Hollywood: Daring

“Hollywood” is an American drama web television miniseries starring an ensemble of David Corenswet, Darren Criss, Laura Harrier, Joe Mantello, Dylan McDermott, Jake Picking, Jeremy Pope, Holland Taylor, Samara Weaving, Jim Parsons, and Patti LuPone. Created by Ryan Murphy and Ian Brennan, the series follows a group of aspiring actors and filmmakers in post-World War II Hollywood (1947–1948) as they try to make it in the film industry—no matter what the cost. Each character offers a unique glimpse behind the gilded curtain of Hollywood’s Golden Age, noting entrenched power, challenges to that power, and biases of many kinds that continue to this day.

“Hollywood” might get criticized or praised but it is one of those series that each individual has to make their own judgement. I’m going to give you mine, so hopefully you’ll be able to decide if you want to give it a chance or not. For me, it is a win, a critical success of vision, characterization, and explorations of bias, both racial and sexuality. For it’s willingness to challenge the status quo, it is certainly worth taking a risk on watching it.

In the series, a black filmmaker writes a film and sends it to a studio, hoping that it will be picked up. Along the way, we meet other characters, actors who want to make it big but are hampered by family, money, or simply by the expectations of Hollywood society itself. We also meet wives without power and agents who take advantage. We meet producers restricted by the studio owner and people just making a living. We meet all of them while we follow each character as they become part of making a groundbreaking film that unfortunately never happened in the real world but we all wish had. If it had, we might not still be fighting the same battles for racial, female, and sexual inequality. Personally, I find Ryan Murphy’s vision of a re-visualized Hollywood genius and his characters strong and dynamic.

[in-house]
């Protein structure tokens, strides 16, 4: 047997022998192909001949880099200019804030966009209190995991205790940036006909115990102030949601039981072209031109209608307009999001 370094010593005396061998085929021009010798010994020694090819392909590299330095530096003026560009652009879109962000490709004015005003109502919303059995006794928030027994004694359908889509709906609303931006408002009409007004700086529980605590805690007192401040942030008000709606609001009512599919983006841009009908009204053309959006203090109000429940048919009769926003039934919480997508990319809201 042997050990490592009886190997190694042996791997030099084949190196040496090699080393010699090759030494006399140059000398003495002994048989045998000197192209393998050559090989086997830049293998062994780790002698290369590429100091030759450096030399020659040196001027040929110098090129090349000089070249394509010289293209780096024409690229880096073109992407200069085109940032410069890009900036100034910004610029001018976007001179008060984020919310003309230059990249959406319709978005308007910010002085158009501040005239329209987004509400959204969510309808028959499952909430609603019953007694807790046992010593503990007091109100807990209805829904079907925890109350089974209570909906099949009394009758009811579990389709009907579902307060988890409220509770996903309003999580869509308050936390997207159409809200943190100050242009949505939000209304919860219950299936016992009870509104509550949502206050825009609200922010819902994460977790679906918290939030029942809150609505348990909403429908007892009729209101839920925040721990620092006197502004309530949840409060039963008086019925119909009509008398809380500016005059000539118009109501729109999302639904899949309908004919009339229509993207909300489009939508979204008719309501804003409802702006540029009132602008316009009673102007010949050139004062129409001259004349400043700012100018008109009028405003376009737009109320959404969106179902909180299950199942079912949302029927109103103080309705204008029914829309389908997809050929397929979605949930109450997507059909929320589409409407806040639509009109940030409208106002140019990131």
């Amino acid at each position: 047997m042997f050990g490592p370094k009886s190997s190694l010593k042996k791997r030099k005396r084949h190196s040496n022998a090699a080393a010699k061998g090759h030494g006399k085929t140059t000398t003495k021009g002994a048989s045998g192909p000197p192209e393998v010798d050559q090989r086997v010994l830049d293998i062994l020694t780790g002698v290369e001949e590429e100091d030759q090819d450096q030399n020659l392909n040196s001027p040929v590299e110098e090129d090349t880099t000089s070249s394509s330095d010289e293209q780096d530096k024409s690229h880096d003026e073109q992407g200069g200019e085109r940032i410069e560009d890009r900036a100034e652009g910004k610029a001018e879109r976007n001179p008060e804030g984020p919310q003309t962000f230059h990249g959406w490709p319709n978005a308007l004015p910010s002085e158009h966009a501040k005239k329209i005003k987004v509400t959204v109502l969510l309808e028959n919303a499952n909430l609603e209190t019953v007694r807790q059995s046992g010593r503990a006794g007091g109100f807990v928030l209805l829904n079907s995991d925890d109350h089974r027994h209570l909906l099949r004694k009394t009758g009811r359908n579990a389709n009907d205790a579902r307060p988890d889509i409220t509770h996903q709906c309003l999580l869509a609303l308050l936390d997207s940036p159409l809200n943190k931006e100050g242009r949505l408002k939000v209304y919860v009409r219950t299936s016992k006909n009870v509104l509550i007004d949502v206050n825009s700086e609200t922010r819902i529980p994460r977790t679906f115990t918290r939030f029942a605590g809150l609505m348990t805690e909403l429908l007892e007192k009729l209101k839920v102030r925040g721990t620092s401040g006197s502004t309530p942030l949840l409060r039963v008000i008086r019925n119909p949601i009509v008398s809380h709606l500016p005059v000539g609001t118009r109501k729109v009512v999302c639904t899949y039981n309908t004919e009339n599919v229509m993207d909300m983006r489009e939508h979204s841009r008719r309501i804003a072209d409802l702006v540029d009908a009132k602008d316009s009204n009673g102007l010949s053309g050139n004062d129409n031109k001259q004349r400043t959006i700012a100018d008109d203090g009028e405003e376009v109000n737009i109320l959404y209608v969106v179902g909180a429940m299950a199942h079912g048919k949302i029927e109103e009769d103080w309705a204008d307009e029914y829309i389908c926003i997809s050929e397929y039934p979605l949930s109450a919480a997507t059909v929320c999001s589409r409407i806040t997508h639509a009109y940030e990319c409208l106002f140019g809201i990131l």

While I cannot stress enough the talent of this cast, it is difficult to pinpoint just one individual, mostly because they are an ensemble and all so excellent, both in their chemistry with each other, and their connection to their roles. Each one brings a different truth and each one is critical to the success of the series. I will say Jim Parsons is a delight, if mostly for the change from his role on Big Bang Theory. Don’t expect Sheldon.

What I truly found original was the blending of reality with the fictionalized portrayal we are given in this film. Those portraying historical figures are cast perfectly and play their parts to perfection, giving us a much different vision of Hollywood, including its secrets and lies. But “Hollywood” has a far more hopeful tone. If you like the mixing of history and fiction, of themes of sexuality and racial bias, I suggest watching this. Warning note, there is nudity and sex but those add to the story, enhance it, not detract.

Rating: 5 out of 5 stars.

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